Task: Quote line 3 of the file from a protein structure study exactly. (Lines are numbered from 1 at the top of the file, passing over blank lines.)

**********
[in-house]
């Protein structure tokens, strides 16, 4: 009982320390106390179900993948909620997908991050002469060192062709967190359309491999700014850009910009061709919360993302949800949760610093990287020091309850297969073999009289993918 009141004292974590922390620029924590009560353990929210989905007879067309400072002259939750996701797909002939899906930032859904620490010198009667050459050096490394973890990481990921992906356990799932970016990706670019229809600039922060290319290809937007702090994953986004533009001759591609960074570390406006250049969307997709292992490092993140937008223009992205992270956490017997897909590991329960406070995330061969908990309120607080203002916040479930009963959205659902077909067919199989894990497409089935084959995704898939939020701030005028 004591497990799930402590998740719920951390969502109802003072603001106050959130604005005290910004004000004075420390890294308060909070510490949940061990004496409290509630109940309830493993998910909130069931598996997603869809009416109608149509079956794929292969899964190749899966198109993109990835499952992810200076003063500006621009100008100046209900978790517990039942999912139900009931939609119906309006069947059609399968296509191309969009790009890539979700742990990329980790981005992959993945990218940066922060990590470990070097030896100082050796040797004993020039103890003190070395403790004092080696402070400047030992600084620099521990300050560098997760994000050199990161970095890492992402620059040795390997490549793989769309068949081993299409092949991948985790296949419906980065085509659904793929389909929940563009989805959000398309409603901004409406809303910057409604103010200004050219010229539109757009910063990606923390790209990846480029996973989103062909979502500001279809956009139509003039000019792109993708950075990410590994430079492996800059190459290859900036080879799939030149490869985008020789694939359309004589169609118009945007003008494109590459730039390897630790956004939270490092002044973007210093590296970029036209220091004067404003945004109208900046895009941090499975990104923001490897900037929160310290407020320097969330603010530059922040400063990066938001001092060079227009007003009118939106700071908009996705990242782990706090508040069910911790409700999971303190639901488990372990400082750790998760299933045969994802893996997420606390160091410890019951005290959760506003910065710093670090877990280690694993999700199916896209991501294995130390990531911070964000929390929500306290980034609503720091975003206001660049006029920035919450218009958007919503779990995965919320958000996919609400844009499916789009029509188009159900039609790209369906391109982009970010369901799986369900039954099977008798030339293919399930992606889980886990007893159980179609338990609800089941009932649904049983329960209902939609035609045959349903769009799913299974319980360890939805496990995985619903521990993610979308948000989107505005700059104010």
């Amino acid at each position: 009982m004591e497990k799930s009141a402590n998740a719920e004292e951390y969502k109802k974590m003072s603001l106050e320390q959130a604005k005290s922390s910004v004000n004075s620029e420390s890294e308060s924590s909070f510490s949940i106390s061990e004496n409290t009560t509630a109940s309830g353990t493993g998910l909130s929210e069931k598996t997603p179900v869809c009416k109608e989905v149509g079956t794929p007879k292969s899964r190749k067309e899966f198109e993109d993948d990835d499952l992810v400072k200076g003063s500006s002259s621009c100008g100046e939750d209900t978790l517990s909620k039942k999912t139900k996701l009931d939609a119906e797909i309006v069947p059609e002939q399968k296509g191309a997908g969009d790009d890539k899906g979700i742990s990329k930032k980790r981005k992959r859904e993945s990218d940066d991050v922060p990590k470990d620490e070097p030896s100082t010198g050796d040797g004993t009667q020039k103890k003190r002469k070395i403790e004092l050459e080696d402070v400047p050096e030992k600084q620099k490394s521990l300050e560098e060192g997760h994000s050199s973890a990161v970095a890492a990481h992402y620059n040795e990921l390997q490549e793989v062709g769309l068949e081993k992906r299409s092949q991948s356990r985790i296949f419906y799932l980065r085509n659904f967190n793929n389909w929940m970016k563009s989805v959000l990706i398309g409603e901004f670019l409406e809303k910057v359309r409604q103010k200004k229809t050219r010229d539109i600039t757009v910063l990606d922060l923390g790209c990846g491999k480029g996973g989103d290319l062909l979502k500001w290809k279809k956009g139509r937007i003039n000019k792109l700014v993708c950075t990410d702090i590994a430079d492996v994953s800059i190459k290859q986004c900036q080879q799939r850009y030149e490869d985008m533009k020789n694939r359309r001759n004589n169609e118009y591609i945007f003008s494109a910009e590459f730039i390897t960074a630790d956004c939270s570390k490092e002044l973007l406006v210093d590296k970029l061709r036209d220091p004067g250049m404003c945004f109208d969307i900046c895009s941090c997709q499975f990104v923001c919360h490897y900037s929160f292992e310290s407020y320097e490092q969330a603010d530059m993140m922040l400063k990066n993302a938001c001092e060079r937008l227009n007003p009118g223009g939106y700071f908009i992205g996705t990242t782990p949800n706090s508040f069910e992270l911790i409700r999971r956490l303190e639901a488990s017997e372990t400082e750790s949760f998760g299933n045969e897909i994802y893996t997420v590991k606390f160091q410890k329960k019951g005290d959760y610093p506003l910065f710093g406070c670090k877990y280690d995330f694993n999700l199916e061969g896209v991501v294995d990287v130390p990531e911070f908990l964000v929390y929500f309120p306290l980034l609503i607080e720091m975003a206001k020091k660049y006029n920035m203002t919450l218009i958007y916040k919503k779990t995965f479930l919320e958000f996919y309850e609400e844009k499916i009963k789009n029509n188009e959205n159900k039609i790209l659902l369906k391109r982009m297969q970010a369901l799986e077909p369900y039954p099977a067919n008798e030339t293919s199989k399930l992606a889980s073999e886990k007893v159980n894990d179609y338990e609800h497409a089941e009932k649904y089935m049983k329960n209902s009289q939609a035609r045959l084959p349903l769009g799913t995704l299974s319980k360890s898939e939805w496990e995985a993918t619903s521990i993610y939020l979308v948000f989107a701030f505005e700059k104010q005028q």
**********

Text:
């Amino acid at each position: 009982m004591e497990k799930s009141a402590n998740a719920e004292e951390y969502k109802k974590m003072s603001l106050e320390q959130a604005k005290s922390s910004v004000n004075s620029e420390s890294e308060s924590s909070f510490s949940i106390s061990e004496n409290t009560t509630a109940s309830g353990t493993g998910l909130s929210e069931k598996t997603p179900v869809c009416k109608e989905v149509g079956t794929p007879k292969s899964r190749k067309e899966f198109e993109d993948d990835d499952l992810v400072k200076g003063s500006s002259s621009c100008g100046e939750d209900t978790l517990s909620k039942k999912t139900k996701l009931d939609a119906e797909i309006v069947p059609e002939q399968k296509g191309a997908g969009d790009d890539k899906g979700i742990s990329k930032k980790r981005k992959r859904e993945s990218d940066d991050v922060p990590k470990d620490e070097p030896s100082t010198g050796d040797g004993t009667q020039k103890k003190r002469k070395i403790e004092l050459e080696d402070v400047p050096e030992k600084q620099k490394s521990l300050e560098e060192g997760h994000s050199s973890a990161v970095a890492a990481h992402y620059n040795e990921l390997q490549e793989v062709g769309l068949e081993k992906r299409s092949q991948s356990r985790i296949f419906y799932l980065r085509n659904f967190n793929n389909w929940m970016k563009s989805v959000l990706i398309g409603e901004f670019l409406e809303k910057v359309r409604q103010k200004k229809t050219r010229d539109i600039t757009v910063l990606d922060l923390g790209c990846g491999k480029g996973g989103d290319l062909l979502k500001w290809k279809k956009g139509r937007i003039n000019k792109l700014v993708c950075t990410d702090i590994a430079d492996v994953s800059i190459k290859q986004c900036q080879q799939r850009y030149e490869d985008m533009k020789n694939r359309r001759n004589n169609e118009y591609i945007f003008s494109a910009e590459f730039i390897t960074a630790d956004c939270s570390k490092e002044l973007l406006v210093d590296k970029l061709r036209d220091p004067g250049m404003c945004f109208d969307i900046c895009s941090c997709q499975f990104v923001c919360h490897y900037s929160f292992e310290s407020y320097e490092q969330a603010d530059m993140m922040l400063k990066n993302a938001c001092e060079r937008l227009n007003p009118g223009g939106y700071f908009i992205g996705t990242t782990p949800n706090s508040f069910e992270l911790i409700r999971r956490l303190e639901a488990s017997e372990t400082e750790s949760f998760g299933n045969e897909i994802y893996t997420v590991k606390f160091q410890k329960k019951g005290d959760y610093p506003l910065f710093g406070c670090k877990y280690d995330f694993n999700l199916e061969g896209v991501v294995d990287v130390p990531e911070f908990l964000v929390y929500f309120p306290l980034l609503i607080e720091m975003a206001k020091k660049y006029n920035m203002t919450l218009i958007y916040k919503k779990t995965f479930l919320e958000f996919y309850e609400e844009k499916i009963k789009n029509n188009e959205n159900k039609i790209l659902l369906k391109r982009m297969q970010a369901l799986e077909p369900y039954p099977a067919n008798e030339t293919s199989k399930l992606a889980s073999e886990k007893v159980n894990d179609y338990e609800h497409a089941e009932k649904y089935m049983k329960n209902s009289q939609a035609r045959l084959p349903l769009g799913t995704l299974s319980k360890s898939e939805w496990e995985a993918t619903s521990i993610y939020l979308v948000f989107a701030f505005e700059k104010q005028q």